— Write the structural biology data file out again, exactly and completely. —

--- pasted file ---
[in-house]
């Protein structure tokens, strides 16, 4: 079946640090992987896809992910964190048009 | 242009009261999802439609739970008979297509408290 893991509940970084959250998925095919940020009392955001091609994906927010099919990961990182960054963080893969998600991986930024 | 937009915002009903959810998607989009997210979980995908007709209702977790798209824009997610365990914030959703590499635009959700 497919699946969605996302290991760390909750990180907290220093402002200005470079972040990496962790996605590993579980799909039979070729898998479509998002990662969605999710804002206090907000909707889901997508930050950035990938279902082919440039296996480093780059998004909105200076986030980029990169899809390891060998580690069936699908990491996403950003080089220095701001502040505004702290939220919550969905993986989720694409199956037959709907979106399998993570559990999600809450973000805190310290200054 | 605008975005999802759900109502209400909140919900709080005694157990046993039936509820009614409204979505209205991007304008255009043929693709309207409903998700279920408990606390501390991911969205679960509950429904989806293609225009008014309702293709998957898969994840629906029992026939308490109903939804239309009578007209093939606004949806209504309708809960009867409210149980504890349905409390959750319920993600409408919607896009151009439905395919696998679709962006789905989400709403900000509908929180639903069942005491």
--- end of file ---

[in-house]
């Protein structure tokens, strides 16, 4: 079946640090992987896809992910964190048009 | 242009009261999802439609739970008979297509408290 893991509940970084959250998925095919940020009392955001091609994906927010099919990961990182960054963080893969998600991986930024 | 937009915002009903959810998607989009997210979980995908007709209702977790798209824009997610365990914030959703590499635009959700 497919699946969605996302290991760390909750990180907290220093402002200005470079972040990496962790996605590993579980799909039979070729898998479509998002990662969605999710804002206090907000909707889901997508930050950035990938279902082919440039296996480093780059998004909105200076986030980029990169899809390891060998580690069936699908990491996403950003080089220095701001502040505004702290939220919550969905993986989720694409199956037959709907979106399998993570559990999600809450973000805190310290200054 | 605008975005999802759900109502209400909140919900709080005694157990046993039936509820009614409204979505209205991007304008255009043929693709309207409903998700279920408990606390501390991911969205679960509950429904989806293609225009008014309702293709998957898969994840629906029992026939308490109903939804239309009578007209093939606004949806209504309708809960009867409210149980504890349905409390959750319920993600409408919607896009151009439905395919696998679709962006789905989400709403900000509908929180639903069942005491």